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Tuesday dawned sunny and warm, perfect for a trip to the ancient city of Corinth. We boarded our motor coaches at the hotel entrance for the hour-long ride, guided by our Athens-based historian, Yannis, who provided colorful commentary on everything from the number of taxis in Athens (16,000) to the four pillars of the Greek economy (shipping, agriculture, industry, and tourism).

On the way were groves of olive, cypress, and pine trees; mountains disappearing in the mist; car dealers and auto parts stores; oil refineries; and highway signs in a mix of English and Greek. We passed a number of small, ornate roadside shrines, marking the sites of car accidents. Friends and relatives construct these as a thank you to the saints for sparing the lives of those involved in the accidents.

Corinth, Greece

Located on the isthmus that connects mainland Greece with the Peloponnese, and surrounded by natural springs, Corinth was the biggest city in ancient Greece. Ancient Corinth became a center of early Christianity, following visits by Paul the Apostle, a Christian leader who is credited with several chapters in the new testament. The ruins, a few miles from modern-day Corinth, were first excavated in 1892 by the Greek Archaeological Service, and are dominated by the remaining pillars of the Temple of Apollo.

On the way back to Athens, we stopped for lunch and a visit to the Corinth Canal. Constructed in 1893, the canal shortened the trip between Greece and Italy. Now popular among “bungy” jumpers, the canal is four miles long by 70 feet wide, with a height of about 300 feet, and rock walls that are nearly vertical. Several bridges span the canal, offering a breathtaking view.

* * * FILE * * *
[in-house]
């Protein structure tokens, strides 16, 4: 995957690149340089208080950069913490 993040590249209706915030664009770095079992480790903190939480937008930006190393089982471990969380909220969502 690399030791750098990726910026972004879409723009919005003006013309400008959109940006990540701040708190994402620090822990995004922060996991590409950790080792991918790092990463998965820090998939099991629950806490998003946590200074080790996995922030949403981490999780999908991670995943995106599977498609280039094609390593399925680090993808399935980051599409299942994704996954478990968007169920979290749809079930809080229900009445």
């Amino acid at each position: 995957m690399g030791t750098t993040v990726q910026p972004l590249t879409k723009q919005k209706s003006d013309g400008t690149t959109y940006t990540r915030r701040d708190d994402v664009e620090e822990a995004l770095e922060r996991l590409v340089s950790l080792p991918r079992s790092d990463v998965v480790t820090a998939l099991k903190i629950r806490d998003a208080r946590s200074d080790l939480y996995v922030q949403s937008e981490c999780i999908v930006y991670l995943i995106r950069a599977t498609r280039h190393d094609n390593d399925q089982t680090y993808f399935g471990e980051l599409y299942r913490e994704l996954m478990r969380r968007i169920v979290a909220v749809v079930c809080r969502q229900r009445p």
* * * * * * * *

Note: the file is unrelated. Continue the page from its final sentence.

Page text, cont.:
The Corinth Canal, Greece

Top: President Papazian and several choir members at the Corinth ruins;
the remaining pillars of the Temple of Apollo; the Corinth Canal; at the Corinth ruins.

After two days of travel, the Southern choir still managed to muster enough steam to attend the first of three scheduled rehearsals upon arrival in Athens on Monday night.

The trip began with a flight from New York to Zurich, Switzerland. Due to a heavy blanket of fog, we sat in the Zurich airport drinking $7.50 cups of coffee. Our arrival in Athens was a bit behind schedule. But the greeting from our tour guides, Alex and Tassos, and the transfer to the hotel, could not have been smoother.

Images from Athens, Greece, including the lobby of the Titania Hotel.

We arrived in two state-of-the-art motor coaches, where porters unloaded our luggage. On the way Alex gave us a brief descriptive tour of the area. Our hotel, the Titania, is in the heart of the city, among parliament buildings, museums, foreign embassies, and ministries. Even in the dark it was still easy to admire the neoclassical style of the buildings.

Although Athens is considered the cradle of western civilization, today it is a thoroughly modern city. In 2014, Athens had an estimated population of 3.75 million in the metropolitan area.. There is even an IKEA!

Tuesday: a visit to the Corinth Canal, more rehearsal, and dinner at a rooftop restaurant with views of the Acropolis.

Pictured above: The Titania hotel lobby and surrounding neighborhood.